Tuesday, April 5, 2011

Erskine Bowles: "I think we face the most predictable economic crisis in history." Andrew?

...I think we face the most predictable economic crisis in history.

A lot of us sitting in this room didn't see this last crisis as it came upon us.

But this one is really easy to see.

The fiscal path we are on today is simply not sustainable.

“This debt and these deficits that we are incurring on an annual basis
are like a cancer and they are truly going to destroy this country from within
unless we have the common sense to do something about it...

...This problem is going to happen...

...this is a problem we're going to have to face up

...It may be two years, you know, maybe a little less, maybe a little more.

But if our bankers over there in Asia begin to believe that we're not going to be solid on our debt,
that we're not going to be able to meet our obligations,
just stop and think for a minute what happens if they just stop buying our debt.

What happens to interest rates?

And what happens to the U.S. economy?

The markets will absolutely devastate us if we don't step up to this problem.

The problem is real, the solutions are painful, and we have to act.

Erskine Bowles

"The U.S. Treasury has released a final statement for the month of March that demonstrates that financial madness has gripped the federal government.

...the federal government grossed $194 billion in tax revenue
and paid out $65.898 billion in tax refunds (including $62.011 to individuals and $3.887 to businesses)
thus netting $128.179 billion in tax revenue for March.

At the same time, the Treasury paid out a total of $1.1187 trillion.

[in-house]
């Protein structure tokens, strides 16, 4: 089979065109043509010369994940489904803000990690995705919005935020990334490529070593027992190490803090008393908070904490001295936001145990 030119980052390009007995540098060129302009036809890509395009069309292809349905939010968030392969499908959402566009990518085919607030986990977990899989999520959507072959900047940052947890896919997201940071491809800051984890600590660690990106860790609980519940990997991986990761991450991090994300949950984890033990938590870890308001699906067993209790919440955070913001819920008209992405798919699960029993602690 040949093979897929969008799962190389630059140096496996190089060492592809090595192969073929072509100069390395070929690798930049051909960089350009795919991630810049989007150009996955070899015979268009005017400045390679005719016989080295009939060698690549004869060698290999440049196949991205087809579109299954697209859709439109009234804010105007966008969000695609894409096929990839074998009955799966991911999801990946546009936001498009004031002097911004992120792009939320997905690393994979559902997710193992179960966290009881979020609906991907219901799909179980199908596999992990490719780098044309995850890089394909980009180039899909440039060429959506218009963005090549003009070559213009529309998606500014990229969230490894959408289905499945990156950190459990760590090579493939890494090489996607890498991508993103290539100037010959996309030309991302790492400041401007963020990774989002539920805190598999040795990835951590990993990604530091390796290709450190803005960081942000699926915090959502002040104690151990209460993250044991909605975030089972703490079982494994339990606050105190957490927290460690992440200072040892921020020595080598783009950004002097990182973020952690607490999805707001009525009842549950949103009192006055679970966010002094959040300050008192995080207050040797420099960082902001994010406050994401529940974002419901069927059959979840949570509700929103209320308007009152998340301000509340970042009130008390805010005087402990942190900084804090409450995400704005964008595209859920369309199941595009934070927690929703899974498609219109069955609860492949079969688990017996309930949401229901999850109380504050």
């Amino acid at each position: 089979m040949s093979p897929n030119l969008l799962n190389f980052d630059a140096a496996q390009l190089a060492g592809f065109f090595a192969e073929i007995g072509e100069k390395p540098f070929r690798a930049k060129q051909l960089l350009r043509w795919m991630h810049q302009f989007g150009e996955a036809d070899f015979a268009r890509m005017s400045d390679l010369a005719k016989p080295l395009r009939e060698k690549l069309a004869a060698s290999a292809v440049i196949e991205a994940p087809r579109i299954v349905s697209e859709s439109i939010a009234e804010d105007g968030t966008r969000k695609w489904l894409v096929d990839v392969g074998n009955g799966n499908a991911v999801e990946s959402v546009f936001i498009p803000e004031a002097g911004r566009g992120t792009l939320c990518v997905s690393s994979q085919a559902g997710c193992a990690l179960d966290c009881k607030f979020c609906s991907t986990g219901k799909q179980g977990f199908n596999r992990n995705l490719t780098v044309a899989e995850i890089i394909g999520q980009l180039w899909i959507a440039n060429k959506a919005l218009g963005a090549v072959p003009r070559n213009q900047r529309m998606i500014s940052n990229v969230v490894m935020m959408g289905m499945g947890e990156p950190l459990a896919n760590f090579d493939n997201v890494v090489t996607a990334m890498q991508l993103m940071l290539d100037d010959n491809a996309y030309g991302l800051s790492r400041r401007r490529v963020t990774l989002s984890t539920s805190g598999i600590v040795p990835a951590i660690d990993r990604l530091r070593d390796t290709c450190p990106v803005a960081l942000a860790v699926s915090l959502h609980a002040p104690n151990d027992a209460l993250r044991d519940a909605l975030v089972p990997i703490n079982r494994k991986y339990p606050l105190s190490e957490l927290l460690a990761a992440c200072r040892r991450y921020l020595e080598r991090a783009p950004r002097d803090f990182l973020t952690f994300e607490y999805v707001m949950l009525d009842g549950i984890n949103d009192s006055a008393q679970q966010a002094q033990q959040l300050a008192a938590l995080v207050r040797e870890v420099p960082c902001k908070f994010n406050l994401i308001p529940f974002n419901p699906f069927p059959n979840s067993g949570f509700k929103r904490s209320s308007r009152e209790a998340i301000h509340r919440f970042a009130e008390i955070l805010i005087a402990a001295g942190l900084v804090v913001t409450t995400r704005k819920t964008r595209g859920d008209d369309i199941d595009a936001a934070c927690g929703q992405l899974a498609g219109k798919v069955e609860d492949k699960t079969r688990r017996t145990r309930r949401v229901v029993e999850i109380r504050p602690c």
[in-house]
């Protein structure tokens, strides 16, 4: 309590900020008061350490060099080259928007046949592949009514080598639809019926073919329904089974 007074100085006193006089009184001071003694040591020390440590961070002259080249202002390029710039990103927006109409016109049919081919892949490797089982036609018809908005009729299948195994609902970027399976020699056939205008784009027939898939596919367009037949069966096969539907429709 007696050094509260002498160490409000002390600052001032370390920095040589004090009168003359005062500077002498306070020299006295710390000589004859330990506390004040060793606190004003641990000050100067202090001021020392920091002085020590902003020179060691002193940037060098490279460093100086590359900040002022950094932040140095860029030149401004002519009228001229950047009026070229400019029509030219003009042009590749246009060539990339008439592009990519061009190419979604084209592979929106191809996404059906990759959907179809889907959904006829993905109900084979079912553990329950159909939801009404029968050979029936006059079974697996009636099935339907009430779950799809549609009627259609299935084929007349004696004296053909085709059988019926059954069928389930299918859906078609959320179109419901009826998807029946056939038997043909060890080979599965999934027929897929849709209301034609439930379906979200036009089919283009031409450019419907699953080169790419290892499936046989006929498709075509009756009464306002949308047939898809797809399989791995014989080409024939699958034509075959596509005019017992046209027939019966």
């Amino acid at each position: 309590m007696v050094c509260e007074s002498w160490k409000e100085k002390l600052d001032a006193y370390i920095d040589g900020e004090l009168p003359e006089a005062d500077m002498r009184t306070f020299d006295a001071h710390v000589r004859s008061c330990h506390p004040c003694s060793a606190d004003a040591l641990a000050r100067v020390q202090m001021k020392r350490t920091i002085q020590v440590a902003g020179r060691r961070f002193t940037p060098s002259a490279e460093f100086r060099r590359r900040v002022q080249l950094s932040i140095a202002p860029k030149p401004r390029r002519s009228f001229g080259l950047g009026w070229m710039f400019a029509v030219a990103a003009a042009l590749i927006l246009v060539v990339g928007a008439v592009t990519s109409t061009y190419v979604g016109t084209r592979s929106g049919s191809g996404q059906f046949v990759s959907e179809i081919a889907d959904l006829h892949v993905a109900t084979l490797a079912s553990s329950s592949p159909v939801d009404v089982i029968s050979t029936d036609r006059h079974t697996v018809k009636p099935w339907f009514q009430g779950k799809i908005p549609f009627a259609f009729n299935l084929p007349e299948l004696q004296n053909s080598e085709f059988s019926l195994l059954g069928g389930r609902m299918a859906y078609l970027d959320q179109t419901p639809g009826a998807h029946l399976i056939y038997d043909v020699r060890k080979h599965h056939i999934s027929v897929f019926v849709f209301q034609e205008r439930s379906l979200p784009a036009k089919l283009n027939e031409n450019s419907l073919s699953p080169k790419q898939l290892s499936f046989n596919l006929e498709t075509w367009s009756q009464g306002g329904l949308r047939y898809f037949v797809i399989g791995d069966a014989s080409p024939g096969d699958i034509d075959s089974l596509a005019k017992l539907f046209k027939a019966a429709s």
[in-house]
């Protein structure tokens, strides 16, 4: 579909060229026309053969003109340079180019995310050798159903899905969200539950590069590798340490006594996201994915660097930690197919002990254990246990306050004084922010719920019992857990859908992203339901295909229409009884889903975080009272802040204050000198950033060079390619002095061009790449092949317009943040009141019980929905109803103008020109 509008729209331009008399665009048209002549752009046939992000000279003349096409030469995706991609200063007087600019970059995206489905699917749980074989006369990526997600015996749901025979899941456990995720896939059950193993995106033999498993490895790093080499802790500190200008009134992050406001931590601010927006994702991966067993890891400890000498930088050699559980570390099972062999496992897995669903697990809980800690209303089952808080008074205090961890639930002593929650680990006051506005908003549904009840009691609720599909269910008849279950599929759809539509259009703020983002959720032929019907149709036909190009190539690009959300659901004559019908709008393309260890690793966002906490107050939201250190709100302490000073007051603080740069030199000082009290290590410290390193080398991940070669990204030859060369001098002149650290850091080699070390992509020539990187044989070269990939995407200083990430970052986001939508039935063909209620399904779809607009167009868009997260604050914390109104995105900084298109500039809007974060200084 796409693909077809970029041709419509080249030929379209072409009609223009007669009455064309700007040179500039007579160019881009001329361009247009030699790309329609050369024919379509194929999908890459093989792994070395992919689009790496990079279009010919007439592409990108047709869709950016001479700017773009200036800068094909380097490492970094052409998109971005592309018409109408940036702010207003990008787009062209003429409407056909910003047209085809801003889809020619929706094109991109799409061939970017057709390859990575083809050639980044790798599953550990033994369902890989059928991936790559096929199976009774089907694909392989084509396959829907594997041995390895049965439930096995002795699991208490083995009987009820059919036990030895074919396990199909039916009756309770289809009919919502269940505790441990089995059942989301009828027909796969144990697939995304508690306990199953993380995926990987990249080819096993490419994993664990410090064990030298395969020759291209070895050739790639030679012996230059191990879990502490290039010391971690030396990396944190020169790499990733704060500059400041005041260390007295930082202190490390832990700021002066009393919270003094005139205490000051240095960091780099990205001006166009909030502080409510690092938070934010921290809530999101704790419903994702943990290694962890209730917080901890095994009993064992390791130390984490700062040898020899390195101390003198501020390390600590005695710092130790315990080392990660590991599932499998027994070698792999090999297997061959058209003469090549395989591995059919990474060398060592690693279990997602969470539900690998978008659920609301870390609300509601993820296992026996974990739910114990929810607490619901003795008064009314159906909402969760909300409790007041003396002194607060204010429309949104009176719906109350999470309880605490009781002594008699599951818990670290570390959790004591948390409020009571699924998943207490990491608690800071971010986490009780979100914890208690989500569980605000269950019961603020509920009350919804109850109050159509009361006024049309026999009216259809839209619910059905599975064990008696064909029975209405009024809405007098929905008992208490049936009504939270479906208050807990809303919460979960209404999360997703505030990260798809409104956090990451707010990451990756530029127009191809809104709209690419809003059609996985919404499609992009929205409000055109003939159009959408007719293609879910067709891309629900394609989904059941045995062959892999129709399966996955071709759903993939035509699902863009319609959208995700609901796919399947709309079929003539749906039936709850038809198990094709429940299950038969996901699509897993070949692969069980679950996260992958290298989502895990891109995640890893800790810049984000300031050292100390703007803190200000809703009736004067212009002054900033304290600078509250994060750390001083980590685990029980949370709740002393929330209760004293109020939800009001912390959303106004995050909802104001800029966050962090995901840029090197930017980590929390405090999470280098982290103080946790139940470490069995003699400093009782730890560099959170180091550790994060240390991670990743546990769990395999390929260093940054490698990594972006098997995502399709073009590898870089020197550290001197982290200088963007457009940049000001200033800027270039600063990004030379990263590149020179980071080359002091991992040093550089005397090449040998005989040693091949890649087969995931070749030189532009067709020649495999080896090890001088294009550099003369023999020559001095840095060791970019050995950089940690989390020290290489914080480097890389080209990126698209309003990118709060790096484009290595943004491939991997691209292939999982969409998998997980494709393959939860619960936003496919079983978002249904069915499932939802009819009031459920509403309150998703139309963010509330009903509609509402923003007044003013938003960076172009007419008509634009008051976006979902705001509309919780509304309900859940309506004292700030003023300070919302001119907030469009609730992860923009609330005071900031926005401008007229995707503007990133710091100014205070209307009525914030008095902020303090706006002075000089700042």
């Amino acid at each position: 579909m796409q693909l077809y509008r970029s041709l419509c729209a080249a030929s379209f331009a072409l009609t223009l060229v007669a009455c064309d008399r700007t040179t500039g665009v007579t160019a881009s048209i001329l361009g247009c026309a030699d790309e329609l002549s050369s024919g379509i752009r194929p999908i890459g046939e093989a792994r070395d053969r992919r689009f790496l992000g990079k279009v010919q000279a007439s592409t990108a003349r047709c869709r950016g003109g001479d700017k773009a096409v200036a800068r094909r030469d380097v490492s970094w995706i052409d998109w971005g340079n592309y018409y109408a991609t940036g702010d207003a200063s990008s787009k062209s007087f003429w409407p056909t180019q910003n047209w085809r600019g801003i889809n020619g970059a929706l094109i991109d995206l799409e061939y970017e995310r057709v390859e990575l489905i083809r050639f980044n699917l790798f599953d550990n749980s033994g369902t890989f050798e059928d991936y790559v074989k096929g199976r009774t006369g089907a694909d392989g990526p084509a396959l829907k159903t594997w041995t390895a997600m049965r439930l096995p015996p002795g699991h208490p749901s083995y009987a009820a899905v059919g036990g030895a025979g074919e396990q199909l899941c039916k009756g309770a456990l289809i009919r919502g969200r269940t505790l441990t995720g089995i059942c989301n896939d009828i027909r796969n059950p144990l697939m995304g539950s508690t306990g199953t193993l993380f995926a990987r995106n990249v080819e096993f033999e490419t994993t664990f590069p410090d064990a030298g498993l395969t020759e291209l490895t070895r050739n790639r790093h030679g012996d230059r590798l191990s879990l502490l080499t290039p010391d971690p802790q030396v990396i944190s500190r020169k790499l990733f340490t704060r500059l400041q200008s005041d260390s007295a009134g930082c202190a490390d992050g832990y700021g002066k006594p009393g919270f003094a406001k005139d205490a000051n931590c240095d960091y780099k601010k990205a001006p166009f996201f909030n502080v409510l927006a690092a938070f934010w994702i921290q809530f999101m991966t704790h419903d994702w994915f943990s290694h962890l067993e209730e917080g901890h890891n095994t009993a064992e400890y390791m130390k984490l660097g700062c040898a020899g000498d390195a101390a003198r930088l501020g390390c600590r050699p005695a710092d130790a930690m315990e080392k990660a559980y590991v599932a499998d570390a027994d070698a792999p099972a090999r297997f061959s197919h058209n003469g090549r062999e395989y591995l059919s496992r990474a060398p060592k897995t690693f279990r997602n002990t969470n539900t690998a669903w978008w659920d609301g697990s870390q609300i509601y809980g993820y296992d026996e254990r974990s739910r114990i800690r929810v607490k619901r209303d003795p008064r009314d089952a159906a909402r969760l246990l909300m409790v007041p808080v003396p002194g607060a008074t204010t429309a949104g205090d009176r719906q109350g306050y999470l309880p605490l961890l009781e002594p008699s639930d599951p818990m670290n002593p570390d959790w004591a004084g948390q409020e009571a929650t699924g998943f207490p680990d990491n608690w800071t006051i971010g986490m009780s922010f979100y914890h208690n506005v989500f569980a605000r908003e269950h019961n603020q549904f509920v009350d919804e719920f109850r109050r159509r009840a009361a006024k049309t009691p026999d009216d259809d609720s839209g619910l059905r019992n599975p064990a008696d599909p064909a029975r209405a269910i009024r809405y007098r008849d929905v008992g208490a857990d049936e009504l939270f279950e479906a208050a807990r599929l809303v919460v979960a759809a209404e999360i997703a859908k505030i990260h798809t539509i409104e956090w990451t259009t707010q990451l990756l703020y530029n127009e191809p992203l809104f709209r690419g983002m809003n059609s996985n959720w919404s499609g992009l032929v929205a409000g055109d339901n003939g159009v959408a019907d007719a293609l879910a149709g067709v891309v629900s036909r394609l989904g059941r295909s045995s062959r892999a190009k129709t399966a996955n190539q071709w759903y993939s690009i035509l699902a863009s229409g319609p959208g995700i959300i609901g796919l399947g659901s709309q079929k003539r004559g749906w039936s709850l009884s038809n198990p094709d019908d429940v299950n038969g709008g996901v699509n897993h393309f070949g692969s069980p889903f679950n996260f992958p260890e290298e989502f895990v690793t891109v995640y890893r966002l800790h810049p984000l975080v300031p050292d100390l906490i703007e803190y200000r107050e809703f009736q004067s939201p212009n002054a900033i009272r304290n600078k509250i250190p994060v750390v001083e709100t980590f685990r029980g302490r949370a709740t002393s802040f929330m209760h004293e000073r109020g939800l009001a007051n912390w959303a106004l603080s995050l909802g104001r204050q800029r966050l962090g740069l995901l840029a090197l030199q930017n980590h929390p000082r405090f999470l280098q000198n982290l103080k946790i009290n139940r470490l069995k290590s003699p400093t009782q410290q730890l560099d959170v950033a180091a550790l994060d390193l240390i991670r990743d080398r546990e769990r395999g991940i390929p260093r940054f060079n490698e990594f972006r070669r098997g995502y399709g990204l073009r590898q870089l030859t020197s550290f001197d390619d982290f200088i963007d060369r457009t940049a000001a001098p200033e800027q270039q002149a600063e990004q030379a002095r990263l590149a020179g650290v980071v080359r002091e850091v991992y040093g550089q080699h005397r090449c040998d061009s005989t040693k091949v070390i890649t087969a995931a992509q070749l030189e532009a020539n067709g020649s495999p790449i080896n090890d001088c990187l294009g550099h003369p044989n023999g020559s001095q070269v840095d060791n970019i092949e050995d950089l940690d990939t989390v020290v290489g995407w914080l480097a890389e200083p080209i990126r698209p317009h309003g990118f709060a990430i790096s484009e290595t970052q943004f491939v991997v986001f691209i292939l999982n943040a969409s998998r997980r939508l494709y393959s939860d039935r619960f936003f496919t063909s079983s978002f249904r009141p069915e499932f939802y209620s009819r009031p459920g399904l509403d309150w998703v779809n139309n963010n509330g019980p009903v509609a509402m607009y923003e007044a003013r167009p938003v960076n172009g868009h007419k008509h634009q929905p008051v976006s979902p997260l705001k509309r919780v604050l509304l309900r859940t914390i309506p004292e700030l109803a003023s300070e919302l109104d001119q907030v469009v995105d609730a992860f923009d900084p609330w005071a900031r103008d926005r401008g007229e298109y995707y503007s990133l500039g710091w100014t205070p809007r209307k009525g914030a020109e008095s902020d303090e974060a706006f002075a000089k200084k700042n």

When the $65.898 billion in tax refunds is deducted from that,
the Treasury paid a net of $1.0528 trillion in federal expenses for March.

That $1.0528 trillion in spending for March
equaled 8.2 times the $128.179 in net federal tax revenue for the month.

The lion’s share of this federal spending went to redeem Treasury securities that had matured during the month
—most of which were short-term Treasury bills that have terms of one year or less.

...After the disbursements made to pay off the $705.3 billion in loans that came due in March...

...The Treasury paid $49.8 billion in Social Security benefits
...$47.4 billion in Medicare benefits,
and $22.575 billion in Medicaid benefits.

It also paid $37.9 billion to defense contractors.

...During the month...the government sold $786.5 billion in new securities.

It also drew down its cash balance from $190.6 billion at the beginning of the month
to $118.1 billion at the end of the month.

...The federal government’s cash-flow situation was summed up pungently
in Senate Budget Committee testimony by Erskine Bowles...



John S. Haynes said...

I wonder why I don't see this being reported by the major networks. I appreciate Erskine Bowles for his honest assessment of our budget crisis.

Karen said...

John, Where are you? I am a neighbor of yours from Milan and am wondering where you moved to? I haven't even seen your cat around. I hope the cat is with you.